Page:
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Glossary- language structure terms (modified from Moats, 2000)

 

 Glossary-  language structure terms  (modified from Moats, 2000 and Moats, 2010))

Term Definition
R-controlled syllable Pertaining to a vowel immediately followed by the consonant /r/, such that its pronunciation is affected or even dominated by the /r/.  
Affricative Consonant phoneme articulated as a stop before a fricative, such as /ʧ/ or /ʤ/.  
Allophone A predictable phonetic variant of a phoneme, such as nasalized vowels.  
Alphabetic principle The use of letters and letter combinations to represent phonemes in an orthography.  
Alveolar Consonant spoken with the tip of the tongue on the ridge behind the upper teeth, such as /t/.  
Antonyms Words considered to represent opposite meanings.  
Bilabial Consonant formed with the lips together, such as /b/.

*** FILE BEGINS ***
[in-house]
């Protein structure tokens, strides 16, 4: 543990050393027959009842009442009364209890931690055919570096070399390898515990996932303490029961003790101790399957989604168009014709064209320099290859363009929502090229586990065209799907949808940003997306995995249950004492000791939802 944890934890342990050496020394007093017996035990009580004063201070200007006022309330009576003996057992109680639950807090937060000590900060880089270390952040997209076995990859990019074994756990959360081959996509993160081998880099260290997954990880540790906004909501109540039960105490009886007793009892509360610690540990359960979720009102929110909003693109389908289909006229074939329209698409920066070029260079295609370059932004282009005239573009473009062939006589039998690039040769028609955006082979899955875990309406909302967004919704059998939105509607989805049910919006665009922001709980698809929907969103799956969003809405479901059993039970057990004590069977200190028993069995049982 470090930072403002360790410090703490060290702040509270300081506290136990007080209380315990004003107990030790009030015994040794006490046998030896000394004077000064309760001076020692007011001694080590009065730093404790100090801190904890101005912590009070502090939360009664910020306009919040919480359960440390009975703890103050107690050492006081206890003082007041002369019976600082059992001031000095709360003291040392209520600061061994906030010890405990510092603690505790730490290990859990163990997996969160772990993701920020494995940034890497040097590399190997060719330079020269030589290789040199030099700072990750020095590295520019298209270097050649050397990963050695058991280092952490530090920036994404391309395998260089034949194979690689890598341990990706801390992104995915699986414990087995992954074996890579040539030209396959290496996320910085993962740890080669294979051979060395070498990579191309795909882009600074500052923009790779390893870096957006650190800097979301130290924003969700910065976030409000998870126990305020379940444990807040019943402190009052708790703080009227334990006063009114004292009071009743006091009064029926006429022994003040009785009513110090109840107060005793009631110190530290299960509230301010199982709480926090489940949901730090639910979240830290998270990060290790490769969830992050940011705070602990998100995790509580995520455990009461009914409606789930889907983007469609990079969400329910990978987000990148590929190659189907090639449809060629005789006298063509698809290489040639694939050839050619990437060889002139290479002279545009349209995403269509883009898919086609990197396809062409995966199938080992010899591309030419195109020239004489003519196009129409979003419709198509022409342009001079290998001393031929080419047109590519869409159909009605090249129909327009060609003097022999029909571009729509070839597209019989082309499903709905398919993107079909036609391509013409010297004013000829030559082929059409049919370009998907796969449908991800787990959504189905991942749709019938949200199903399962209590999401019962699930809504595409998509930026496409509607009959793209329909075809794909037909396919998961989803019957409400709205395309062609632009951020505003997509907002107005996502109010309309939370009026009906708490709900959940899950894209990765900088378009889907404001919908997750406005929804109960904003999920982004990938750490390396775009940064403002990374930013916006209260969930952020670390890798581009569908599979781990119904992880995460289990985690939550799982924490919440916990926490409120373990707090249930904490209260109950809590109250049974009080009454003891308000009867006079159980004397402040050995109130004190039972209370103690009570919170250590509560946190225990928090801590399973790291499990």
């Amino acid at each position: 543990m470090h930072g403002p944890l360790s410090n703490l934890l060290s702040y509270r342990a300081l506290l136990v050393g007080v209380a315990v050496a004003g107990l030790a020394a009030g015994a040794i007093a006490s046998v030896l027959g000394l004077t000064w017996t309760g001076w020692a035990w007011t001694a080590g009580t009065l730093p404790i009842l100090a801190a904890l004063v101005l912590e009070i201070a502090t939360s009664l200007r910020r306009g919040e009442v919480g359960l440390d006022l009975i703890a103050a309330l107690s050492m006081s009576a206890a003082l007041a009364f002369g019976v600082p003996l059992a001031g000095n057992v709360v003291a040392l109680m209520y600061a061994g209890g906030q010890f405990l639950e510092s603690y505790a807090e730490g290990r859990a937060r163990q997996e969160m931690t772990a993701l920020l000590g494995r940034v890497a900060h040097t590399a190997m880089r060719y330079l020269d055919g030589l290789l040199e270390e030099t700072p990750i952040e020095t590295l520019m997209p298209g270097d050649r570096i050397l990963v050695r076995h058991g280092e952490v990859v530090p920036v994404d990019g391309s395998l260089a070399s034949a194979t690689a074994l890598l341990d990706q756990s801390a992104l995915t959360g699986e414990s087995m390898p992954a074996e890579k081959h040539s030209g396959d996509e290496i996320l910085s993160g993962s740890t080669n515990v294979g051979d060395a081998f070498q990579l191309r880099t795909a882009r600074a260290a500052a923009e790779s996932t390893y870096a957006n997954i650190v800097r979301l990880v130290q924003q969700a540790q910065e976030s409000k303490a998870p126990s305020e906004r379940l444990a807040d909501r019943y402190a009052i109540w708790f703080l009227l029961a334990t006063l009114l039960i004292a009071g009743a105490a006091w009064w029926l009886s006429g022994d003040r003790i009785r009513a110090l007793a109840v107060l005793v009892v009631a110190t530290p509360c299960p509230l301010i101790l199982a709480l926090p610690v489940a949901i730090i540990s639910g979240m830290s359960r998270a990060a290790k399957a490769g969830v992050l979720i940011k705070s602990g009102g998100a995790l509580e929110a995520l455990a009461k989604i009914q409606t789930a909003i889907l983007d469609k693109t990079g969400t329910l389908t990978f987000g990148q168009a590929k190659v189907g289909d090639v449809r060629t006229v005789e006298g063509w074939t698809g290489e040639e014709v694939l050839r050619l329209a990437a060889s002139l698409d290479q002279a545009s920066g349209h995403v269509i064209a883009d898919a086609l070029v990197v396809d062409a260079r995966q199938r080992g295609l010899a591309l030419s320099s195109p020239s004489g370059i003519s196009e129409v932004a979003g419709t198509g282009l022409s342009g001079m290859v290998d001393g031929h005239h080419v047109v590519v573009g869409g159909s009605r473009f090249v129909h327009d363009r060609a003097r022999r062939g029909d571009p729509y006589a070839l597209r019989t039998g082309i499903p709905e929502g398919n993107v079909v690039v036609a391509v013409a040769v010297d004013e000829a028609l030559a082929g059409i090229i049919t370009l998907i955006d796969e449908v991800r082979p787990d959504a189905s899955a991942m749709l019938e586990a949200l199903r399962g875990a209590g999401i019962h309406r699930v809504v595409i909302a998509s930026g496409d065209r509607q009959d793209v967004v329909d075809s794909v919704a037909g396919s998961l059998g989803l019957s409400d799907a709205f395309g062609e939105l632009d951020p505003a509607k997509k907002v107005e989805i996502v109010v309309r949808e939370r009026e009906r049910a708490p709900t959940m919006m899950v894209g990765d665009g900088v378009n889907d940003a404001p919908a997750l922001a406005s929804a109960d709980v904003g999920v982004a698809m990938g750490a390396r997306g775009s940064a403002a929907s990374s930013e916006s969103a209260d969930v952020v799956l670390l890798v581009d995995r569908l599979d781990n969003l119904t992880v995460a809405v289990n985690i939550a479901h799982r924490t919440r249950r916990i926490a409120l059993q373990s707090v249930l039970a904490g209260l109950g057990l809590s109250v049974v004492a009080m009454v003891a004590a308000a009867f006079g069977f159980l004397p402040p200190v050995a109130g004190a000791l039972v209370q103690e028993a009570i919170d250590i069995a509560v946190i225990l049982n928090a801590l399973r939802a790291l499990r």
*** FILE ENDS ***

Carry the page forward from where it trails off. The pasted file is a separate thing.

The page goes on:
Bound morpheme A morpheme, usually of Latin origin in English, that cannot stand alone but is used to form a family of words with related meanings. A bound root (such as –fer) has meaning only in combination with a prefix and/or a suffix.  
Clause A syntactic structure that contains a subject and a predicate; clauses can be either independent or dependent.  
Closed syllable A syllable where the vowel is followed by a consonant, as in hat.  
Coda The part of a syllable that comes after the nucleus or peak.  
Connotative meaning The affective and experiential associations conjured up by a word.  
Consonant A phoneme that is not a vowel and is formed with obstruction of the flow of air with the teeth, lips, or tongue; also called a closed sound in some instructional programs; English has 40 or more consonants.  
Consonant aspiration The phenomenon of releasing a stop consonant with a puff of air; contrasted with unaspirated, without a puff of air.